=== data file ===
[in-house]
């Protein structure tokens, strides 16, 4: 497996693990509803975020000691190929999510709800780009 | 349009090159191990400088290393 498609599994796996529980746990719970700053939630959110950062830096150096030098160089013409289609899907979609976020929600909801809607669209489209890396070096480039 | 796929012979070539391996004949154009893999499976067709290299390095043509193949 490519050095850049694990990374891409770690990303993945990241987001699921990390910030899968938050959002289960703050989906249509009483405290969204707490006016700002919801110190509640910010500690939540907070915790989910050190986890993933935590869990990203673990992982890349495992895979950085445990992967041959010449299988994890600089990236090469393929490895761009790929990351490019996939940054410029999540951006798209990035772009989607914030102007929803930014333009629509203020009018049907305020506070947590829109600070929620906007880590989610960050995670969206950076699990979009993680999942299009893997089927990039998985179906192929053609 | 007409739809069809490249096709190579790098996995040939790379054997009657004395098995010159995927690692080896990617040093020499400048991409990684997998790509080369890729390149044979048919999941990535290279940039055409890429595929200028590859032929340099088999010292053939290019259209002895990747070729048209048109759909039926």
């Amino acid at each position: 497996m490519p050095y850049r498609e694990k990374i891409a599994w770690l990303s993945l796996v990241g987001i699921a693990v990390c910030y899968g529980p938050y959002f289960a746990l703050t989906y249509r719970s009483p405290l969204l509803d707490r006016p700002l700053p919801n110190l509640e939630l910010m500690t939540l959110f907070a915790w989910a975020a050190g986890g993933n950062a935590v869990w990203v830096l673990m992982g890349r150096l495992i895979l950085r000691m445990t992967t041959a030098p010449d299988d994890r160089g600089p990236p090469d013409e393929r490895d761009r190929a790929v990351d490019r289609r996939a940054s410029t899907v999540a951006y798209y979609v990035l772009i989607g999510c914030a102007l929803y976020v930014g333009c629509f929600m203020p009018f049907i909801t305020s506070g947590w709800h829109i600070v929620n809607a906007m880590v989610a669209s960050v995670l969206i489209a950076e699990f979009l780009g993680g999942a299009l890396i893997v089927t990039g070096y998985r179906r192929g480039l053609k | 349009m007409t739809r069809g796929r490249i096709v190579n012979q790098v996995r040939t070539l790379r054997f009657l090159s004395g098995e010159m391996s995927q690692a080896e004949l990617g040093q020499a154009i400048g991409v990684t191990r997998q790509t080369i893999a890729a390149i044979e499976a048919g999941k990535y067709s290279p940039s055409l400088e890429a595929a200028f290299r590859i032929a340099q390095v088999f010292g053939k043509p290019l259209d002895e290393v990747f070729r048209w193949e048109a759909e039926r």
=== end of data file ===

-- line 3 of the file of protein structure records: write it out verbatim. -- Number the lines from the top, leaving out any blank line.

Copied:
């Amino acid at each position: 497996m490519p050095y850049r498609e694990k990374i891409a599994w770690l990303s993945l796996v990241g987001i699921a693990v990390c910030y899968g529980p938050y959002f289960a746990l703050t989906y249509r719970s009483p405290l969204l509803d707490r006016p700002l700053p919801n110190l509640e939630l910010m500690t939540l959110f907070a915790w989910a975020a050190g986890g993933n950062a935590v869990w990203v830096l673990m992982g890349r150096l495992i895979l950085r000691m445990t992967t041959a030098p010449d299988d994890r160089g600089p990236p090469d013409e393929r490895d761009r190929a790929v990351d490019r289609r996939a940054s410029t899907v999540a951006y798209y979609v990035l772009i989607g999510c914030a102007l929803y976020v930014g333009c629509f929600m203020p009018f049907i909801t305020s506070g947590w709800h829109i600070v929620n809607a906007m880590v989610a669209s960050v995670l969206i489209a950076e699990f979009l780009g993680g999942a299009l890396i893997v089927t990039g070096y998985r179906r192929g480039l053609k | 349009m007409t739809r069809g796929r490249i096709v190579n012979q790098v996995r040939t070539l790379r054997f009657l090159s004395g098995e010159m391996s995927q690692a080896e004949l990617g040093q020499a154009i400048g991409v990684t191990r997998q790509t080369i893999a890729a390149i044979e499976a048919g999941k990535y067709s290279p940039s055409l400088e890429a595929a200028f290299r590859i032929a340099q390095v088999f010292g053939k043509p290019l259209d002895e290393v990747f070729r048209w193949e048109a759909e039926r």